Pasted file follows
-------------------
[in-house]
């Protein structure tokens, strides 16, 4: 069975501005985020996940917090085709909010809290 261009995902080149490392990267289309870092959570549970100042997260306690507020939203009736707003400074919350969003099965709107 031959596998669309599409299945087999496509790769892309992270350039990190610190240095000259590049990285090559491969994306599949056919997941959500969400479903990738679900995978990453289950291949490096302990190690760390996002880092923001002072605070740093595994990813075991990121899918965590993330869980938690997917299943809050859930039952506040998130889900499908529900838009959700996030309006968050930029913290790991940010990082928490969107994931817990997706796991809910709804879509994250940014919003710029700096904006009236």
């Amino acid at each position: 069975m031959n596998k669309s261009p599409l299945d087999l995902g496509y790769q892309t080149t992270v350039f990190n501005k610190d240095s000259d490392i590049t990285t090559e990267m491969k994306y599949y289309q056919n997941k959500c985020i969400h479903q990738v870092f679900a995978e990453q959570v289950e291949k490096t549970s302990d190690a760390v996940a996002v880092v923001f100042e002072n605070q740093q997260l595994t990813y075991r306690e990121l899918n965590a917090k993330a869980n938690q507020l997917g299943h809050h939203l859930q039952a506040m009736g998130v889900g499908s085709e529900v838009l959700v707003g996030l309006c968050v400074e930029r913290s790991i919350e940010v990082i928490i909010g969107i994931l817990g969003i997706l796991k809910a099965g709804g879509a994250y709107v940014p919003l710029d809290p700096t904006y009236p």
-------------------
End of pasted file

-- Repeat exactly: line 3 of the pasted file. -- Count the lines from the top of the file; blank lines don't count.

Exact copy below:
């Amino acid at each position: 069975m031959n596998k669309s261009p599409l299945d087999l995902g496509y790769q892309t080149t992270v350039f990190n501005k610190d240095s000259d490392i590049t990285t090559e990267m491969k994306y599949y289309q056919n997941k959500c985020i969400h479903q990738v870092f679900a995978e990453q959570v289950e291949k490096t549970s302990d190690a760390v996940a996002v880092v923001f100042e002072n605070q740093q997260l595994t990813y075991r306690e990121l899918n965590a917090k993330a869980n938690q507020l997917g299943h809050h939203l859930q039952a506040m009736g998130v889900g499908s085709e529900v838009l959700v707003g996030l309006c968050v400074e930029r913290s790991i919350e940010v990082i928490i909010g969107i994931l817990g969003i997706l796991k809910a099965g709804g879509a994250y709107v940014p919003l710029d809290p700096t904006y009236p």